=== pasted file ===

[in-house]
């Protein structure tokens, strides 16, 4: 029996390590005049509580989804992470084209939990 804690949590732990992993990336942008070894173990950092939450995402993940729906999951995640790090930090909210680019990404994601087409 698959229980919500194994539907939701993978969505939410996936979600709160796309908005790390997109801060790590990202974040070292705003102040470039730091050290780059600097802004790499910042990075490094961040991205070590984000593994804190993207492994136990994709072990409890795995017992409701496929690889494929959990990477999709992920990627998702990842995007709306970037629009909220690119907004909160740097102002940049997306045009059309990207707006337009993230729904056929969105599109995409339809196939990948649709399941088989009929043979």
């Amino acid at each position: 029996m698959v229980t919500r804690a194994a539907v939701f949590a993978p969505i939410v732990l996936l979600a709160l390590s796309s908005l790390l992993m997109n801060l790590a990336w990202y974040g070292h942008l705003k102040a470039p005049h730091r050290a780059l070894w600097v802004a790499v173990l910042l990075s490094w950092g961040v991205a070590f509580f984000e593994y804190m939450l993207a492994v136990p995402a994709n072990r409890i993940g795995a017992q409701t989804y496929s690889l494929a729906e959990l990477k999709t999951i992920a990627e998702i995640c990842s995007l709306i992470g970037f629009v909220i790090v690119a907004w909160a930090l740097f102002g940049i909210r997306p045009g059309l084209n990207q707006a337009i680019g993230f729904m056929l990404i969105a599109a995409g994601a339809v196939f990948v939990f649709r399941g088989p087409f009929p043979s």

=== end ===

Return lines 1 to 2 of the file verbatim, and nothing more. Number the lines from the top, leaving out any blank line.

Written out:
[in-house]
């Protein structure tokens, strides 16, 4: 029996390590005049509580989804992470084209939990 804690949590732990992993990336942008070894173990950092939450995402993940729906999951995640790090930090909210680019990404994601087409 698959229980919500194994539907939701993978969505939410996936979600709160796309908005790390997109801060790590990202974040070292705003102040470039730091050290780059600097802004790499910042990075490094961040991205070590984000593994804190993207492994136990994709072990409890795995017992409701496929690889494929959990990477999709992920990627998702990842995007709306970037629009909220690119907004909160740097102002940049997306045009059309990207707006337009993230729904056929969105599109995409339809196939990948649709399941088989009929043979």